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YPIE Scientist: Naomi Gonzales-Flores

Updated: May 30, 2023

Research: Exploring Transdermal Drug Delivery of Insulin for the Treatment of Diabetes

Awards: Participant in Westlake Science Fair (2021), WESEF 2023 - Creative approach to Research Award, WESEF 2023- 2nd Place Medicine and Health

Mentor: Dalia Laredo

Research Location: Regeneron


Insulin therapy is an efficient treatment option for diabetes due to its ability to control blood glucose levels, preventing the progression of complications associated with diabetes. Insulin therapy is commonly administered through a subcutaneous drug route in the form of insulin injections but studies have shown that many complications like idiosyncratic skin pigmentation and lipoatrophy have been associated with it. Another drug delivery route, transdermal drug delivery (TDD), where the drug is inserted directly into the dermis layer of the skin, has been assessed for its efficiency in administering macromolecules. Advantages to TDD include less risk of infection, as it is noninvasive, inexpensive and provides higher levels of comfort for people dealing with needle-phobia. Excipients were selected to make up a formulation that would optimize viscosity, minimize delivery system retention and facilitate insulin absorption. A Franz-Cell model was used to model the diffusion of insulin through the skin membrane model, Strat-M. The amount of insulin that successfully passed through the skin model was monitored every 30 minutes and the samples were run through SoloVPE (UV-Vis Spectroscopy). UV-Vis Spectroscopy, a method that determines how much light is absorbed by a molecule, was used to determine the amount of insulin that successfully traversed the membrane over a course of 7 hours. Insulin-loaded hollow microneedle patches could potentially serve as a successful non-invasive treatment option for diabetes which could make continuing insulin therapy for patients easier to do properly.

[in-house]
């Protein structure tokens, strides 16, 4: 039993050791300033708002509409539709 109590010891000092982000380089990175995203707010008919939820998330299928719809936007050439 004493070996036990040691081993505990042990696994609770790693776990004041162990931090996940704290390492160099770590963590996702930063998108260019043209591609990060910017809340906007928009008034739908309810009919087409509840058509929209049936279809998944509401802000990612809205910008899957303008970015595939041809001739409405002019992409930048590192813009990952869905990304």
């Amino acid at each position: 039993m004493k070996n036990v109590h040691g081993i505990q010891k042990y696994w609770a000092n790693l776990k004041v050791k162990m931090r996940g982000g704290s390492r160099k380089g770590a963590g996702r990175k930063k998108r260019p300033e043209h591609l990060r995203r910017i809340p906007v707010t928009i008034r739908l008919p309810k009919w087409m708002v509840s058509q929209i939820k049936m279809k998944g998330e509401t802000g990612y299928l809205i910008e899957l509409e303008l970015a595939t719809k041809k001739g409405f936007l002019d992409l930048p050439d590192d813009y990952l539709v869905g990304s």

About this Scientist:

Naomi Gonzalez-Flores is a senior at Charles E. Gorton High School who will be attending the University of Virginia in the fall, majoring in biomedical engineering. Her research revolves around the efficiency of transdermal drug delivery for the administration of insulin through micro-needle patches for the treatment of diabetes. Naomi hopes to become someone who can provide assistance for people living in under-resourced communities and work on innovating efficient health care options that can be accessible to them.

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